Gender, religion and culture are foundational social constructs but are not of the same level. Culture is a macroscopic concept and therefore subsumes religion. As Raday argues, religion derives from culture and gender derives from both religion and culture. (2005: 665) The word “culture” has been described as “one of the two or three most complicated in the English language” (Williams 1988: 87). Kuper described it as “a way of talking about collective identities” (cited in Raday: 666) and can be seen as falling into two categories, ideological – what is thought, valued and believed and social culture – how people are organised. Culture is not always homogenous and does not necessarily map one-to-one with the constitutional realm, but can have three levels. There can be ethnic and religious differences, dominant and minority subcultures, a diversity of institutional cultures and an international culture of human rights all overlapping within the same national boundaries (Raday 2005: 667). Raday distinguishes between dynamic and static forms of culture, arguing traditional and patriarchal forms tend to resist change and moves towards gender equality (2005: 667)

Religion is an aspect of culture, although it is not easy to define the concept. Most arguments regarding the clash of gender equality and religion have been made against the three main monotheistic religions, Islam, Christianity and Judaism (Raday 2005: 668). Monotheistic religions are characterised by canonical texts, authoritative interpretations of doctrine and a formal structure to preserve the organisational ideology and ethical rules regulating the lives of individuals and communities. But these fundamental texts are in conflict with the basis of human rights legislation and doctrine which is humancentric and focuses on the responsibility and autonomy of the individual (Raday 2005: 669). Human rights doctrine works from the premise that the state has ultimate authority but must be prevented from abusing individuals. The opposite is true with monotheistic religions which are based on individual subjection to the will of the Supreme Being and transcendental morality.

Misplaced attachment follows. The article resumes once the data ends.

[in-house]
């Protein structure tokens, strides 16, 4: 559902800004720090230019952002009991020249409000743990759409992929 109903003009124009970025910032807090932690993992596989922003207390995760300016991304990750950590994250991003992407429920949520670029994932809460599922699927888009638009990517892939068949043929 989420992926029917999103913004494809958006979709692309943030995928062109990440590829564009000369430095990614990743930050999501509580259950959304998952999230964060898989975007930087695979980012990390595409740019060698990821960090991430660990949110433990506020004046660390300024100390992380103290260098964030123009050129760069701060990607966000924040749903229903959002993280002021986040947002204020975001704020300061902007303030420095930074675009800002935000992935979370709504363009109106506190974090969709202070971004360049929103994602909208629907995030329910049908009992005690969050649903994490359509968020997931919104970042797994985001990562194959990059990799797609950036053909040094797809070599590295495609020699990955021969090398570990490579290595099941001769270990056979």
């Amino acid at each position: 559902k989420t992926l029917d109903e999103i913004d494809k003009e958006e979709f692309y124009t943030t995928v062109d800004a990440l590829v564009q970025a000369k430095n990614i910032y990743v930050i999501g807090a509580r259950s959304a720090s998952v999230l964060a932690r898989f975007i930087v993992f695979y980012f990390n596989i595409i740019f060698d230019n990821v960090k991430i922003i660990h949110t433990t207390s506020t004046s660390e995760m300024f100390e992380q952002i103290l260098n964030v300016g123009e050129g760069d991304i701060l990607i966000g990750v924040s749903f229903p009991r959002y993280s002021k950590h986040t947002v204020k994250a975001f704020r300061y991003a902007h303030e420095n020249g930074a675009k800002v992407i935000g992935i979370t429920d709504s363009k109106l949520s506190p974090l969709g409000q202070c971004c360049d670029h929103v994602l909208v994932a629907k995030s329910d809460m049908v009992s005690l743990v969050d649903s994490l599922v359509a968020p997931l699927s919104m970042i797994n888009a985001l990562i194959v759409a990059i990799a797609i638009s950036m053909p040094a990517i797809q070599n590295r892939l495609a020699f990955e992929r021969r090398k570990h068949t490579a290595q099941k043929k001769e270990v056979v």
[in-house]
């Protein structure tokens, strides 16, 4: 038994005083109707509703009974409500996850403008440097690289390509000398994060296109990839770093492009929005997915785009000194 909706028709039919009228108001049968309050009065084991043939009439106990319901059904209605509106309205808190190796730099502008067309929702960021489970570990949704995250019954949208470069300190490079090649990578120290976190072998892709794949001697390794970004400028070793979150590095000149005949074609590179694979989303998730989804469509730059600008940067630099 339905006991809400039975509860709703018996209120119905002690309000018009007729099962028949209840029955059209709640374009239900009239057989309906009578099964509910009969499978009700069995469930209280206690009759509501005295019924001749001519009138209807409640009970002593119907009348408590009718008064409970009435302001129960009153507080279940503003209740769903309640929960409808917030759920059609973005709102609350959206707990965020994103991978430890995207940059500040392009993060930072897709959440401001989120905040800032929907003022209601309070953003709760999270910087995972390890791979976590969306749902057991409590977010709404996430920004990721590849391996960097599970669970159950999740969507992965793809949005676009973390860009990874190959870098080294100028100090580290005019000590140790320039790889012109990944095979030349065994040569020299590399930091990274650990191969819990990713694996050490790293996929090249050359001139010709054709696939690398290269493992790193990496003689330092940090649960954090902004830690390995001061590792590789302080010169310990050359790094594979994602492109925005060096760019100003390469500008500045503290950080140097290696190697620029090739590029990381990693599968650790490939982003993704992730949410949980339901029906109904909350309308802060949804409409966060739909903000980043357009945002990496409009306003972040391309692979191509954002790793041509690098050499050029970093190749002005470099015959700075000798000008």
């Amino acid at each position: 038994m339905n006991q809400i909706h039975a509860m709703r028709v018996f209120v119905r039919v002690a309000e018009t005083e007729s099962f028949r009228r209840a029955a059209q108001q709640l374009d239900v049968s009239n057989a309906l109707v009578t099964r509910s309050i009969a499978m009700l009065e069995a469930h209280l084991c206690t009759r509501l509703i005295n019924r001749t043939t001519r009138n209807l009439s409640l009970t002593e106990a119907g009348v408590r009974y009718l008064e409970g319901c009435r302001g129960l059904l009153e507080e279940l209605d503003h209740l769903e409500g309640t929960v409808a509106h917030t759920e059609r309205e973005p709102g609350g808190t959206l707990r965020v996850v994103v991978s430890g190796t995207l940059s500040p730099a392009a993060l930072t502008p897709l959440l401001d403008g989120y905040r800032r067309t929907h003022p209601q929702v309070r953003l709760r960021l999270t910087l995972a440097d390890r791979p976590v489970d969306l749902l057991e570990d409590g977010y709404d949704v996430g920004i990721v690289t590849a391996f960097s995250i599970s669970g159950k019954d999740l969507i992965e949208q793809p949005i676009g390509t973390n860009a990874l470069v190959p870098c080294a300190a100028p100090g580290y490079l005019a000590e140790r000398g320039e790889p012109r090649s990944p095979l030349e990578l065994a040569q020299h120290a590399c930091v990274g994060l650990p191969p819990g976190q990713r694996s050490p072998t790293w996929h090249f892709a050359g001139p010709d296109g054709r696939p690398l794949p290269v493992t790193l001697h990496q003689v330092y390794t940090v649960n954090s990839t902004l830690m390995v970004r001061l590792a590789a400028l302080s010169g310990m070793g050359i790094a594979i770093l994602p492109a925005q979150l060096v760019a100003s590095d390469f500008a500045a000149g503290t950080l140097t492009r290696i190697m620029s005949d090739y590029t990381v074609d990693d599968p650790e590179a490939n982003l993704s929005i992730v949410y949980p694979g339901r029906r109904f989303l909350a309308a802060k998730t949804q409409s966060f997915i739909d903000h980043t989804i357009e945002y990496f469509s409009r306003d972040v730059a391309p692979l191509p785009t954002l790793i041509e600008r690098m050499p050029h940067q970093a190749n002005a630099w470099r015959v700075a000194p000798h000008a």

Although culture and religion are often treated as different concepts, Raday argues that they have a lot in common when contrasted with human rights (2005: 670). But it is the leading global religions as opposed to cultures which codify custom and practice into texts which are then claimed to be outside history and culture. Raday cites the examples of the Vatican and the Organisation of Islamic Conferences as religious groups with a great deal of temporal power (2005: 669). Gender has been described as denoting the historical, cultural and social distinctions between women and men (Curthoys 2005: 140) Gender identity develops from normalised behaviour imposed on women and men by religion and culture. The history of gender in religion and traditional culture is of subordination of women to men and women’s exclusion from the public sphere (Raday 2005: 669). Although cultural and religious practices can be separated academically, in practice they usually interact. Patriarchal relations exist within culture and religion and there is a correlation between some cultural practices and the religious situations in which they are found (Raday 2005: 676). Raday gives the example of the cultural police in the Islamic Republic of Iran, who in an attempt to develop a culture of chastity, forced women to wear the veil in public places even though there is no clear religious command to do so. 676 The clash is between international human rights law and norms of culture and religion which promote and reinforce patriarchal values and fall back on the claim of religious freedom or cultural tradition. Giving it into any of these claims could result in an “infringement of woman’s right to a quality” (Raday 2005: 676).